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Monday 20 September 2021

White Motorcycle Concepts

British Challenger Targets Electric Land Speed Record
By Ben Purvis

New British company White Motorcycle Concepts is aiming to prove its radical aerodynamic idea by taking the land speed record for electric bikes.
Founded by Robert White, an engineer with a quarter of a century's experience in race vehicle development (on both two and four wheels), White Motorcycle Concepts has developed a machine with a huge reduction in both frontal area and drag coefficient. The company hopes to use it to establish a British land speed record for semi-streamlined electric bikes later this year, hitting around 200 mph on a tarmac runway, before heading for Bolivia in 2022 (Salar de Uyuni - the world's largest salt flat) to target the world record, aiming for more than 250 mph on the salt flats.

The record bike, dubbed WMC250EV, clearly shows the aerodynamic concept - there's a huge duct running all the way from the nose to the tail. This duct reduces the bike's frontal area, but just as importantly it means that air hitting any part of the front of the bike doesn't have to be moved far, either laterally or vertically, to either slip past the bike or through the duct.
That gives an edge over traditional speed record bike designs, where the rider lies almost prone over a long, low chassis to reduce frontal area.
The duct also means that the bike's seat is at a conventional height, which means it has potential for future road-going bikes to reduce drag, a requirement that's likely to get increasingly important as bikes move towards electric power - less drag equates not only to more performance but also increased battery range.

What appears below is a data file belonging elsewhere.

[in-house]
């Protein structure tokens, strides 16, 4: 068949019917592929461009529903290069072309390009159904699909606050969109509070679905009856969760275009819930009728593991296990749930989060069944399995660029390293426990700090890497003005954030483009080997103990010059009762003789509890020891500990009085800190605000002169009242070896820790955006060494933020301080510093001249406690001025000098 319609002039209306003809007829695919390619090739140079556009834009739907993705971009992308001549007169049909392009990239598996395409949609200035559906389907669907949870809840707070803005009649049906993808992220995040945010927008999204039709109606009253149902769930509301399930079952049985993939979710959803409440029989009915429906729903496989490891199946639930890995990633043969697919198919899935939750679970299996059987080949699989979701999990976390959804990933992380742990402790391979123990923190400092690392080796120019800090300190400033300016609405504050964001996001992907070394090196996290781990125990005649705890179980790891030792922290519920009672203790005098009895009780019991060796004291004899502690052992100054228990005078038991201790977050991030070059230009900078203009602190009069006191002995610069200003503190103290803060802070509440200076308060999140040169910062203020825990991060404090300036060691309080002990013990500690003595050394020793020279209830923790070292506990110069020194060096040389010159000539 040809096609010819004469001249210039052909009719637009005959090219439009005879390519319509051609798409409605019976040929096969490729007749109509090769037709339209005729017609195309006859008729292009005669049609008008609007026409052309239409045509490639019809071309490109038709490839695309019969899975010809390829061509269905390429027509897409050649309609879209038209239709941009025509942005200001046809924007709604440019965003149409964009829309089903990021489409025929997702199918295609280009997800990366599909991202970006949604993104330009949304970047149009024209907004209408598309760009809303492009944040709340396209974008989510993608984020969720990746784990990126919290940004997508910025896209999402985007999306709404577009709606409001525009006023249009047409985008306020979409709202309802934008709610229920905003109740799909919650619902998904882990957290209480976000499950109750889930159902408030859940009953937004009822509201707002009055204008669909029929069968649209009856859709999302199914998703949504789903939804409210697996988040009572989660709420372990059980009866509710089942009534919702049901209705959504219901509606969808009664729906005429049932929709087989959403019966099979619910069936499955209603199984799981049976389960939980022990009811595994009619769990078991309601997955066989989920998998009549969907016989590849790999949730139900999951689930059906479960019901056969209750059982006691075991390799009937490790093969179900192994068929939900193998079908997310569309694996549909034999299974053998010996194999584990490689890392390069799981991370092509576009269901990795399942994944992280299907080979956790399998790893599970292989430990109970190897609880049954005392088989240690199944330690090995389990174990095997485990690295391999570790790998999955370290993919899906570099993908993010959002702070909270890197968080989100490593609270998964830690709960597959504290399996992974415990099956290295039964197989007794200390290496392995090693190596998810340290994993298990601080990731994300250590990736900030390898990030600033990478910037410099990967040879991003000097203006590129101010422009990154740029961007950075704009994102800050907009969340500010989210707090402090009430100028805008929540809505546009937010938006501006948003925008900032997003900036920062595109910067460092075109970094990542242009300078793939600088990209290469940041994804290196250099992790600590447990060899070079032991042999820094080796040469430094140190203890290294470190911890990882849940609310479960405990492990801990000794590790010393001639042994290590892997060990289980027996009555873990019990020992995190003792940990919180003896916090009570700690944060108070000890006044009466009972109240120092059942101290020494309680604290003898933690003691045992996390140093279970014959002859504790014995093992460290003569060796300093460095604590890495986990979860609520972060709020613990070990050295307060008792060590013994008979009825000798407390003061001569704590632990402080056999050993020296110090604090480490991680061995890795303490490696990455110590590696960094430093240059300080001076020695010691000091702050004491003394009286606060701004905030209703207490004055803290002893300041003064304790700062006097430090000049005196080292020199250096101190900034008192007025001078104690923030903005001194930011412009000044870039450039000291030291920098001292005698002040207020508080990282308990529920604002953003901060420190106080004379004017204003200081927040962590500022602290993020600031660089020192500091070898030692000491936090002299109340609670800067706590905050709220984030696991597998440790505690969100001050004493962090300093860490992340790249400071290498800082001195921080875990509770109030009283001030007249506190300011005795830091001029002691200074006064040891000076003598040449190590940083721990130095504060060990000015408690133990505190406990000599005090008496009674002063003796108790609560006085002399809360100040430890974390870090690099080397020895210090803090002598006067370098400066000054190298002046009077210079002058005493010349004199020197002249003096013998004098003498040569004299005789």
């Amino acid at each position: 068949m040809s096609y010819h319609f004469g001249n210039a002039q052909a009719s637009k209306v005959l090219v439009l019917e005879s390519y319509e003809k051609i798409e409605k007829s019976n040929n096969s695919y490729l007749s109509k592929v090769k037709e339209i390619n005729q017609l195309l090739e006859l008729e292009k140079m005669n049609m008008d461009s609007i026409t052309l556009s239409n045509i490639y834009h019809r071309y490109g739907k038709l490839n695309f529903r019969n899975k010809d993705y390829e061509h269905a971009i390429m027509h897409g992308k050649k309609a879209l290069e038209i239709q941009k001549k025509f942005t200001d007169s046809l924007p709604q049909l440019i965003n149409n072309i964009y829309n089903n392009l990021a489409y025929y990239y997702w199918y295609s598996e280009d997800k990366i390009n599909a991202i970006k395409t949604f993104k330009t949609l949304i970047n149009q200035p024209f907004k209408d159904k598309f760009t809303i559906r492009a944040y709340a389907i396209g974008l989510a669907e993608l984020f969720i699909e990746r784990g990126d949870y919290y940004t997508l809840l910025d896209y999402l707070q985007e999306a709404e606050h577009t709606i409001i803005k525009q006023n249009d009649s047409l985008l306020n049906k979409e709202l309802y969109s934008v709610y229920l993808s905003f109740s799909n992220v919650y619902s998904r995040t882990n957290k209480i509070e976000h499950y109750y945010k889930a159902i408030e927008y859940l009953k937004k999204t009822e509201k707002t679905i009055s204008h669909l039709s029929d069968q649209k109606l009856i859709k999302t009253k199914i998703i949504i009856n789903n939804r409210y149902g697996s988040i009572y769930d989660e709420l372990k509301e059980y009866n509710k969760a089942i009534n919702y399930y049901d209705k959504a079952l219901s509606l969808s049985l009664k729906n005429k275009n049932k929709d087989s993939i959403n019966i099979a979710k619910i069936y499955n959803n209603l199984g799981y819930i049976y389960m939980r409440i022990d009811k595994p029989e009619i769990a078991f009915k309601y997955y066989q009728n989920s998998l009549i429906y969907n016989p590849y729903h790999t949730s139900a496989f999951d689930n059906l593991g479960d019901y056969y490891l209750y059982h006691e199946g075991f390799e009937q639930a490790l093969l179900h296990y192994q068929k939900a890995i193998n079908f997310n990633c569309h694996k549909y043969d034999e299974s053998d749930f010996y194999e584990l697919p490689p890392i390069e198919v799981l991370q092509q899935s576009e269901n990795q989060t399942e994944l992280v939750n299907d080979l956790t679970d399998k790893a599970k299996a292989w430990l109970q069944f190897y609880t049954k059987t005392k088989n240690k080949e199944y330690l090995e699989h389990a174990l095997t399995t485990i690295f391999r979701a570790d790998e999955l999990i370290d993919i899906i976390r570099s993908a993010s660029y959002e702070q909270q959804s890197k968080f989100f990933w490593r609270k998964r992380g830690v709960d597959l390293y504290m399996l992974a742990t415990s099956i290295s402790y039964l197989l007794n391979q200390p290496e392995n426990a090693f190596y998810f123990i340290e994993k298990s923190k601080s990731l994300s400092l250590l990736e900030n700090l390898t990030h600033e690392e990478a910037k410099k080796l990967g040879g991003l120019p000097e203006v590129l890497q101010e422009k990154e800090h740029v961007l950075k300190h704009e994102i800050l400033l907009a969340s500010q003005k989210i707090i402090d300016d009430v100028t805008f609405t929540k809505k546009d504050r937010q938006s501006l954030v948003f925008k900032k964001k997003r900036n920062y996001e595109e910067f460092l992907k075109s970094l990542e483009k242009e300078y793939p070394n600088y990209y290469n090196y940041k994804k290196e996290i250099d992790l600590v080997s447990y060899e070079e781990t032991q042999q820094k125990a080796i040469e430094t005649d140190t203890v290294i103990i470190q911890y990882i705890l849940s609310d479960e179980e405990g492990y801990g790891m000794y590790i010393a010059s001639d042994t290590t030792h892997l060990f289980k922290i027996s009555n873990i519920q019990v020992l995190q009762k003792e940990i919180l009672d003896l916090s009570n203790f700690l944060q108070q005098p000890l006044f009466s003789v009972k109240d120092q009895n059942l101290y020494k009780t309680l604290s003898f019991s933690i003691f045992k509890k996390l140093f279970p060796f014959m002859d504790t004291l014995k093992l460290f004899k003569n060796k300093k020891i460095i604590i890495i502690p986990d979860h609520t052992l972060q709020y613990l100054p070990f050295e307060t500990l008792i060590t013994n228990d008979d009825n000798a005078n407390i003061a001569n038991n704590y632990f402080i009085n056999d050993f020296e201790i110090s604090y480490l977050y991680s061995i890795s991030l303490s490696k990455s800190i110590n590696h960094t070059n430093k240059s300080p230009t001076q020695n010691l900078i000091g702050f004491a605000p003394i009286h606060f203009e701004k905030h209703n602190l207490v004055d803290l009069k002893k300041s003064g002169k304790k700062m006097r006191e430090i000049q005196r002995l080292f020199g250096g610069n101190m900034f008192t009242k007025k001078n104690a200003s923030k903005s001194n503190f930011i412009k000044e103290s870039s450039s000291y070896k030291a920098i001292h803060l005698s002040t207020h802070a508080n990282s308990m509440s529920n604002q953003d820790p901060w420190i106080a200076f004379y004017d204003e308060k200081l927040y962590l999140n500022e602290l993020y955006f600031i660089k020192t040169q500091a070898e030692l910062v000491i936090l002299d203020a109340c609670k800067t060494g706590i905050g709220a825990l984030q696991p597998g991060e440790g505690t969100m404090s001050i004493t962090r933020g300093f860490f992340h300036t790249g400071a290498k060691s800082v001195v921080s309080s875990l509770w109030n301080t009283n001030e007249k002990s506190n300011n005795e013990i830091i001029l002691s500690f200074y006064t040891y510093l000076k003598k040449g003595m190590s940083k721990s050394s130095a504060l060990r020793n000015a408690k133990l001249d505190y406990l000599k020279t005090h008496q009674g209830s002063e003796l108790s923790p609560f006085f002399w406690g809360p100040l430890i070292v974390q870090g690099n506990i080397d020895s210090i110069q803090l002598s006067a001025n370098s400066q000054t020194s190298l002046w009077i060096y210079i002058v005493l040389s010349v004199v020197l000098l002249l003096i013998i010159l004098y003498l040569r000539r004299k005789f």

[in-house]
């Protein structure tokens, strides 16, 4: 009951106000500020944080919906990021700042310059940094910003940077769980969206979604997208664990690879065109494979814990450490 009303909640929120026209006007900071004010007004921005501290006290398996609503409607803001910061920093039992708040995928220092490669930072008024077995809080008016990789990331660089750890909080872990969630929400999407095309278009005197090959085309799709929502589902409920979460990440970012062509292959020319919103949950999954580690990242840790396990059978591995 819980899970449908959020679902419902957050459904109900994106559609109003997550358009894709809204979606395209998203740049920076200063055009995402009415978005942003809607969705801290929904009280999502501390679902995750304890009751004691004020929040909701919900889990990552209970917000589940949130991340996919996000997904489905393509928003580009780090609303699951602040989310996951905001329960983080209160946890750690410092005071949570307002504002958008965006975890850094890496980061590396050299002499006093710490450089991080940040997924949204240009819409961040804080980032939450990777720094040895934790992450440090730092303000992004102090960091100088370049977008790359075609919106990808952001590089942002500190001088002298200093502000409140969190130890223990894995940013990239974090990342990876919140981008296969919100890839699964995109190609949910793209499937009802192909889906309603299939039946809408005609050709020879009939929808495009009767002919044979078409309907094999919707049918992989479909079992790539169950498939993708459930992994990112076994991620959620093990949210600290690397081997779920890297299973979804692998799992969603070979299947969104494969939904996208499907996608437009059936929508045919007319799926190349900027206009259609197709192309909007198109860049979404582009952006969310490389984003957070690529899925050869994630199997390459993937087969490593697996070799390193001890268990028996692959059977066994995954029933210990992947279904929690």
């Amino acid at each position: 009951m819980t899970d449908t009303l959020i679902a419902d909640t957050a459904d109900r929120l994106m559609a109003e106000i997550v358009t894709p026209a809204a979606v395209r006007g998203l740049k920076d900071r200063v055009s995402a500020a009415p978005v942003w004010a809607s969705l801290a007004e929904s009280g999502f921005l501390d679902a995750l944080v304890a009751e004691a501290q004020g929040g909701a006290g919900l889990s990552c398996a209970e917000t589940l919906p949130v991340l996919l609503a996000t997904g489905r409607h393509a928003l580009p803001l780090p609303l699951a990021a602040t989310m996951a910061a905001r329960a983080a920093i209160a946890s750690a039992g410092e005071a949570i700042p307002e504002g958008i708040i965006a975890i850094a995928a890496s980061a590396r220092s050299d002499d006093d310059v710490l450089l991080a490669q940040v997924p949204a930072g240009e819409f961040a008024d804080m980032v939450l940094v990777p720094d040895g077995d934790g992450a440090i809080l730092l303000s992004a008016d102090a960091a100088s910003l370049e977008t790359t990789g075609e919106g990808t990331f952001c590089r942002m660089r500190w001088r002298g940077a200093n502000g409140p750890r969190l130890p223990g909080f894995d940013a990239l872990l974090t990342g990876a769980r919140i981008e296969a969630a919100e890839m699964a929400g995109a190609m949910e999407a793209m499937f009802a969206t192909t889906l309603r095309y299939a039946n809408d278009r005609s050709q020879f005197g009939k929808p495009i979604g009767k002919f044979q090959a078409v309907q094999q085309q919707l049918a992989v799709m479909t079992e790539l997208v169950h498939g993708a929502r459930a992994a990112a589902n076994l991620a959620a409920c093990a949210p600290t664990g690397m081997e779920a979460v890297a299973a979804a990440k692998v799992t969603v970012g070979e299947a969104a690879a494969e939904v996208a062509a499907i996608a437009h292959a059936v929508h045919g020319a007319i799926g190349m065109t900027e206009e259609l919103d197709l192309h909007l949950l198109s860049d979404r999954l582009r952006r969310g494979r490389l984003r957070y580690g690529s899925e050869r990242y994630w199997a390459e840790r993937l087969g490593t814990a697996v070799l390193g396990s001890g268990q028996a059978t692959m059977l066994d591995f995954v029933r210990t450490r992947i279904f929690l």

In its most extreme form on the WMC250EV, computer simulations and real-world wind tunnel tests have both shown the bike to have 70% less drag than a Suzuki Hayabusa, often cited as the most aerodynamic road bike on the market.
Although White initially considered small-capacity combustion engines for the project, including the idea of a turbocharged version of Yamaha's YZ450F motocross engine, he soon switched to the idea of electric power, which gives much more flexibility in where components are mounted. He's also aware that electric technology is rapidly improving, with smaller, lighter batteries and motors coming in the future, which will make it even easier to implement the idea.
As well as the duct, the WMC250 uses two-wheel drive, with four electric motors in total - two driving the rear wheel and another two inside the front hub. In its initial form, the bike has a total of 100kW (134 hp), but that figure will rise considerably before the attempt at the world record. 

White also believes that the 2WD system will be a huge help in reaching record speeds, as on salt flats the battle for high speed becomes a fight between drag and traction rather than a quest for ever more power. With minimal drag and both wheels driving the bike, the WMC250EV should have an edge over conventional designs.
Additionally, testing has shown that the aerodynamic duct massively reduces front end lift at speed, meaning there's as much as five times more load on the front wheel than on a normal motorcycle at the same speed, adding to the argument that the front wheel should be driven as well as the rear.
Even before the WMC250EV hits the salt, White Motorcycle Concepts is preparing to reveal a second machine using the aerodynamic duct idea.
Called the WMC300FR, it is a three-wheeled scooter, based on Yamaha's Tricity 300, to show that the aerodynamic gains are worthwhile even at city speeds. The 300 cc engine will be assisted by a hybrid system, and along with the duct, reducing drag by 25%. The intention is to achieve performance near that of a 500 cc bike while slashing CO2 emissions by 50%.